How does this function for PIC delay 1us?

Discussion in 'Embedded Systems and Microcontrollers' started by spinnaker, Jan 22, 2011.

  1. spinnaker

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    Oct 29, 2009
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    This code is part of the 1 wire protocol library found on the microchip website:

    Code ( (Unknown Language)):
    1.  
    2.  
    3. #elif (CLK_FREQ_12000000)
    4.         #define wait(a) _asm movlw a\
    5.                       movwf macro_delay,1\
    6.               loop:      decfsz macro_delay,1,1\
    7.                       bra loop\
    8.                      _endasm
    9.                      
    10.         #define BAUD_RATE    18
    11.                    
    12. #endif
    13.  
    14.  
    If a 1 is passed to this function. It is supposed to delay 1us. I thought each instruction took 4 clock cycles? So each instruction for a 12MHZ clock would be .3333us. But I am counting 5 instructions.

    But loops actually take 8 clock cycles correct? Then I would see where the loop code would take 1 us with a 12mhz clock

    So this function would not be accurate for smaller delays like one or two us but increase in accuracy and the delay is increased?

    Is my assessment correct?
     
    Last edited: Jan 22, 2011
  2. thatoneguy

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    Feb 19, 2009
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    What is their def for a 20Mhz Clock?

    Some protocols won't be picky about 333 nanoseconds, as long as the signal still arrives in the "Valid" timing window.
     
  3. spinnaker

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    Is my assessment of the function correct?

    Here is what they have for 20mhz

    Code ( (Unknown Language)):
    1.  
    2. #elif (CLK_FREQ_20000000)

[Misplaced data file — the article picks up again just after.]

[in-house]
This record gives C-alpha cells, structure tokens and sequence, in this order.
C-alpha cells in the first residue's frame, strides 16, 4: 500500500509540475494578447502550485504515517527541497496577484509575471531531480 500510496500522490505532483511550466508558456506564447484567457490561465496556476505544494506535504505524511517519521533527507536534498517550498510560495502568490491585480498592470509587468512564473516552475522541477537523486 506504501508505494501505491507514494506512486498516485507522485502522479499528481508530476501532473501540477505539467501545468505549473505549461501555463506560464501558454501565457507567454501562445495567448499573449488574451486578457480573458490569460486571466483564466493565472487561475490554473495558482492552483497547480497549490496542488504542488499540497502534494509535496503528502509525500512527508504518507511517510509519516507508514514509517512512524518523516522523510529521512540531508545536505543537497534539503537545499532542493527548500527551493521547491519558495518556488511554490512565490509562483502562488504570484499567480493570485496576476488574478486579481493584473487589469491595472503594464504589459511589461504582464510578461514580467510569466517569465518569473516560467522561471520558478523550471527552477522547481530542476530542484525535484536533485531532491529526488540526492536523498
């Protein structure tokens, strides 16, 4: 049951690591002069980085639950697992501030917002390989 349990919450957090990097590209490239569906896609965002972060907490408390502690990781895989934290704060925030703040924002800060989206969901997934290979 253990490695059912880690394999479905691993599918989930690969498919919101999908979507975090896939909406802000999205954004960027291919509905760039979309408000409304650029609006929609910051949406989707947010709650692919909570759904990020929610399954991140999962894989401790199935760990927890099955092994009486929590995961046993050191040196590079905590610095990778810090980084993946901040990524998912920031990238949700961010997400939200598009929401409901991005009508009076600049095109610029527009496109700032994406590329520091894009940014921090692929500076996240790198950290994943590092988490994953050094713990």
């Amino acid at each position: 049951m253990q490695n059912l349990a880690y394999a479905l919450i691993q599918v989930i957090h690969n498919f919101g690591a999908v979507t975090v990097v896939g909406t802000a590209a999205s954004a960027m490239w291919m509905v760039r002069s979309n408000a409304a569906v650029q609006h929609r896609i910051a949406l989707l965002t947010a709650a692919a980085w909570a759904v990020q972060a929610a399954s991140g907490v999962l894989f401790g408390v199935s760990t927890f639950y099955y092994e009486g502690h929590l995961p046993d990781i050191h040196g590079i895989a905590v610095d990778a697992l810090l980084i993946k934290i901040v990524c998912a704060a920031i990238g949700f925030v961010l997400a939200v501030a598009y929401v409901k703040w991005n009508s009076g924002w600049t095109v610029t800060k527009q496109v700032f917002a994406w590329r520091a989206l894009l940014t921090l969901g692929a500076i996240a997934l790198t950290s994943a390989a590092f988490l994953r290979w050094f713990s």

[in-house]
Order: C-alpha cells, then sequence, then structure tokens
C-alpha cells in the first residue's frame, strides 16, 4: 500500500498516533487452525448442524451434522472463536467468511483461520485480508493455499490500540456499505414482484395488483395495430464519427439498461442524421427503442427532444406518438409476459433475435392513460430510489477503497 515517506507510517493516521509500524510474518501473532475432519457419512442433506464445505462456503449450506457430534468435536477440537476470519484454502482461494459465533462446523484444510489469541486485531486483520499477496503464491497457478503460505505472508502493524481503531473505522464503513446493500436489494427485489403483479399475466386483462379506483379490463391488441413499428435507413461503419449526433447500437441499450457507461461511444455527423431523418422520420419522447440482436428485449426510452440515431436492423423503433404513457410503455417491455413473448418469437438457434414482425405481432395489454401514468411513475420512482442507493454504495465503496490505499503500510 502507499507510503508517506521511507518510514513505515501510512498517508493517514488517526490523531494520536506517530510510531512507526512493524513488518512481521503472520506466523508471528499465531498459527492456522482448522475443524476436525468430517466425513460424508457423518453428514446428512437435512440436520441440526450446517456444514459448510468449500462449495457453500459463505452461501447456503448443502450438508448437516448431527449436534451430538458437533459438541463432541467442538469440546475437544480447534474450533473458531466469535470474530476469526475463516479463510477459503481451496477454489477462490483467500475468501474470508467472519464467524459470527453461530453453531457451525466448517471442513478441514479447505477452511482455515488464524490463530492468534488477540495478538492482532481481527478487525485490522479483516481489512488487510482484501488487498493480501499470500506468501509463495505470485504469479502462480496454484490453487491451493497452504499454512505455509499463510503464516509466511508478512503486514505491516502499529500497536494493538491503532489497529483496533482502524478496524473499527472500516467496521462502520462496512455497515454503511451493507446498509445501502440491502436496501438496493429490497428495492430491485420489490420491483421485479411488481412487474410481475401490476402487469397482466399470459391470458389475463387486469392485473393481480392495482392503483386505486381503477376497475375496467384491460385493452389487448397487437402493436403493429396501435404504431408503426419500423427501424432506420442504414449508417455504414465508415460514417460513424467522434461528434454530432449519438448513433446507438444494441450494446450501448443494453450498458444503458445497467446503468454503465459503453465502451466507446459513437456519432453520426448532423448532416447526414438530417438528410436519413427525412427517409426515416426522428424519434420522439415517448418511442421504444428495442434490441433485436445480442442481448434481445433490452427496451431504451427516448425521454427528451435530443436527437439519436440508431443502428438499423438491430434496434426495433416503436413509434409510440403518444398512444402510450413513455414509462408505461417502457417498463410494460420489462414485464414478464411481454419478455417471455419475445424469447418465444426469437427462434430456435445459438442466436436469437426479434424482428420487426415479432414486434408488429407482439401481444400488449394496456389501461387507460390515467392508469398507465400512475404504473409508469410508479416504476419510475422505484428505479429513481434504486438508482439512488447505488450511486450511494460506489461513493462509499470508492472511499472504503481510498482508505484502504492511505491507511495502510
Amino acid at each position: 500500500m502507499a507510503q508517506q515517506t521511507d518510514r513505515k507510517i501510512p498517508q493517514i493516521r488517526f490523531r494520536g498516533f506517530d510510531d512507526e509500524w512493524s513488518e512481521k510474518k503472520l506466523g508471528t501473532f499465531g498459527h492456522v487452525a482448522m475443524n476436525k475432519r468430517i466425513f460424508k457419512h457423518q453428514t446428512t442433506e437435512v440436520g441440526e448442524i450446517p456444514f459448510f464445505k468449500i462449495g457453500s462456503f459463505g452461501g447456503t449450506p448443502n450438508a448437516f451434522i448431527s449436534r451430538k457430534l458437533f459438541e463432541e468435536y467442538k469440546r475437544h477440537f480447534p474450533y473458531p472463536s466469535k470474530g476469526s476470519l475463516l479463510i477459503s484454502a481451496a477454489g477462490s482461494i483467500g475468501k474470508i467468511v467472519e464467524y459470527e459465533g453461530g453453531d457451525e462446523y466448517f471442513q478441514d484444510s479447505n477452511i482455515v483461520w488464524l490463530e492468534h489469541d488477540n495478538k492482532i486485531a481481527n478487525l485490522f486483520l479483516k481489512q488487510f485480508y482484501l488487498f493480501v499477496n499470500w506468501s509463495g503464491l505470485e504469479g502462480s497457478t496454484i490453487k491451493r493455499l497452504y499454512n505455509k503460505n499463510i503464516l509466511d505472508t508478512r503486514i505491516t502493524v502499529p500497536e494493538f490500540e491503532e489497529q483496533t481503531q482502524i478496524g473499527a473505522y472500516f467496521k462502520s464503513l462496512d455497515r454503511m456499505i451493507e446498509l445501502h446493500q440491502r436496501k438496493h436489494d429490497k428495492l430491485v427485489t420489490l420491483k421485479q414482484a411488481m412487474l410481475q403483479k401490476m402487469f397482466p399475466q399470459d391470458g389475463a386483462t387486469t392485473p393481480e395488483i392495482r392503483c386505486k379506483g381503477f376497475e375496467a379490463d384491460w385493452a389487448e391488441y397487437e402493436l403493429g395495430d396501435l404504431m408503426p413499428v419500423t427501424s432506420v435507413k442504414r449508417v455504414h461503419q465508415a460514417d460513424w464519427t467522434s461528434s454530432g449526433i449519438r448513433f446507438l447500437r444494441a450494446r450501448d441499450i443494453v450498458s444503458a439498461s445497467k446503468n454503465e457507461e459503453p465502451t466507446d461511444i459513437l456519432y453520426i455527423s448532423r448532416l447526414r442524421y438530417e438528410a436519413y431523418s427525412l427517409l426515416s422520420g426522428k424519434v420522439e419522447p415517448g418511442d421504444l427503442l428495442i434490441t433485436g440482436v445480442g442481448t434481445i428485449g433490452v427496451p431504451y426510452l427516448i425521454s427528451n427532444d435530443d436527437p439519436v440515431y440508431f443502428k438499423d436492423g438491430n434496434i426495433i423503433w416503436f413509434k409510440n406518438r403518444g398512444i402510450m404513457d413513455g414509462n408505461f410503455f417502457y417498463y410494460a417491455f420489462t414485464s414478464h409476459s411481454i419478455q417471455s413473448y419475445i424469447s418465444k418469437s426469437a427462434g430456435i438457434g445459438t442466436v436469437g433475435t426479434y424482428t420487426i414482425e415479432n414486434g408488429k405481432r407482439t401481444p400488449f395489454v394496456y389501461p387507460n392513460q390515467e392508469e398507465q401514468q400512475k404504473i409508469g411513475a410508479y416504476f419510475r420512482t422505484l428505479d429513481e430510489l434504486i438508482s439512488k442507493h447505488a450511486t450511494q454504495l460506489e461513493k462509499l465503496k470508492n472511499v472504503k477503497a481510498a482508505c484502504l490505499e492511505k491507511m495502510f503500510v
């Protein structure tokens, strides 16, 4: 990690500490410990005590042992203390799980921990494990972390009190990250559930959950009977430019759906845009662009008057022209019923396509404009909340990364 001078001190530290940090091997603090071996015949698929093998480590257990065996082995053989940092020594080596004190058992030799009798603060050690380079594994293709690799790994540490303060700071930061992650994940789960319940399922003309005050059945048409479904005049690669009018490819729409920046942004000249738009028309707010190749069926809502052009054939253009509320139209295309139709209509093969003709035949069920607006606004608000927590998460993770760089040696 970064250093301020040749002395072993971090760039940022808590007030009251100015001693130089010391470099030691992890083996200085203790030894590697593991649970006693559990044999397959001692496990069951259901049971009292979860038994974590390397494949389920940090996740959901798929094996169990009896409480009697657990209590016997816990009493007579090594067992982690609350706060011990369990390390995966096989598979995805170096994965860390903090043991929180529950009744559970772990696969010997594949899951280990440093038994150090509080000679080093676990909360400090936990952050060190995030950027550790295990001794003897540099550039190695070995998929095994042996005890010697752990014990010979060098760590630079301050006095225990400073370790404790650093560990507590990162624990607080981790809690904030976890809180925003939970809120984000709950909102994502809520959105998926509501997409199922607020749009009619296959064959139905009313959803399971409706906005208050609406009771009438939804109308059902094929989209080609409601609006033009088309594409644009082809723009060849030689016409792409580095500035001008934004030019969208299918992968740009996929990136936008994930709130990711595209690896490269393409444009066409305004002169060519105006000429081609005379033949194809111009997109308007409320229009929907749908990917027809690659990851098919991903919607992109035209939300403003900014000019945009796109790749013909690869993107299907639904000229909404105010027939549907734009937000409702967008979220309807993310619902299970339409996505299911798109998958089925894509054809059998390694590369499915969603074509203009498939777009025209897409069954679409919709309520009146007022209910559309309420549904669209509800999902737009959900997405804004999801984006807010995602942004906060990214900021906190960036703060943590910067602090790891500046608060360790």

3.         #define wait(a) _asm movlw a\
    4.                       movwf macro_delay,1\
    5.               loop:      nop\
    6.                       nop\
    7.                       decfsz macro_delay,1,1\
    8.                       bra loop\
    9.                      _endasm
    10.  
    11.         #define BAUD_RATE    31
    12.  


    Yes one wire gives you are range of delays. So they are not hugely picky.
     
  4. thatoneguy

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    It would seem your interpretation is correct. I haven't looked at the libs for 1 wire, it just works. :)

    The only change I see with the higher clock is the baud rate, which makes sense. It's a fairly simple protocol, compared to other options.
     
  5. spinnaker

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    I bought a few DS1820s that I have been messing with. So far got them to report it's serial number.

    Kind of cool.
     
  6. thatoneguy

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    Odd that, I just got some in the mail yesterday as well!

    I'm making the Pic dev board that can be expanded with a breadboard, and am just adding some basic stuff to the PCB where there's room.

    The Temp on the LCD will be a "Hello, I'm working" signal, so if something else doesn't work, it means PEBKAC. :D
     
  7. spinnaker

    Thread Starter AAC Fanatic!

    Oct 29, 2009
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    Great minds must think alike. I also just built a bread / breakout board. It started out as a simple board to test LCDs and sort of turned into a mini Frankenstein, adding LEDs. switches, headers etc.

    I bought the sensor as an idea for a project I got months ago. The temperature in our office seemed to vary during the day. I thought a cool project would be to build a temperature logger. I got microchip to send me a free pic with RTC and USB. I plan to have a log file on a thumb drive. Probably a CSV file. Then it can be graphed with Excel or whatever. Maybe if I get really fancy I will get a graphic LCD and do a graph right on the LCD.
     
  8. thatoneguy

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    That'd be cool, but the code to "zoom" on an area for more detailed data on GLCD is a bit of a pain. Well, a lot of a pain. Showing a rough graph is easy enough though, interaction takes a bit more.

    Right now, board is 20 pins long, supplies power to the + and - rails on breadboard, and brings out all of the I/O from an 18F2550, which leaves 40 full rows (w/gutter) and 1 half row (no ICs) to play with on a standard protoboard.

    Original was a 16F628A for the base, but I run out of I/O too quick if the built in functions are used, not to mention the LCD width taking up room.

    It's a "halfway point" between a PIC sitting on perfboard and something like the PICAxe. Programmed native through ICSP still, but not limited to what can be slapped on around it. Both 5v and 3.3v are available as well. Current status is "Ugly". Once I get some things straightened out, I'll post a layout to make your own PCB. (uses SMD though)
     
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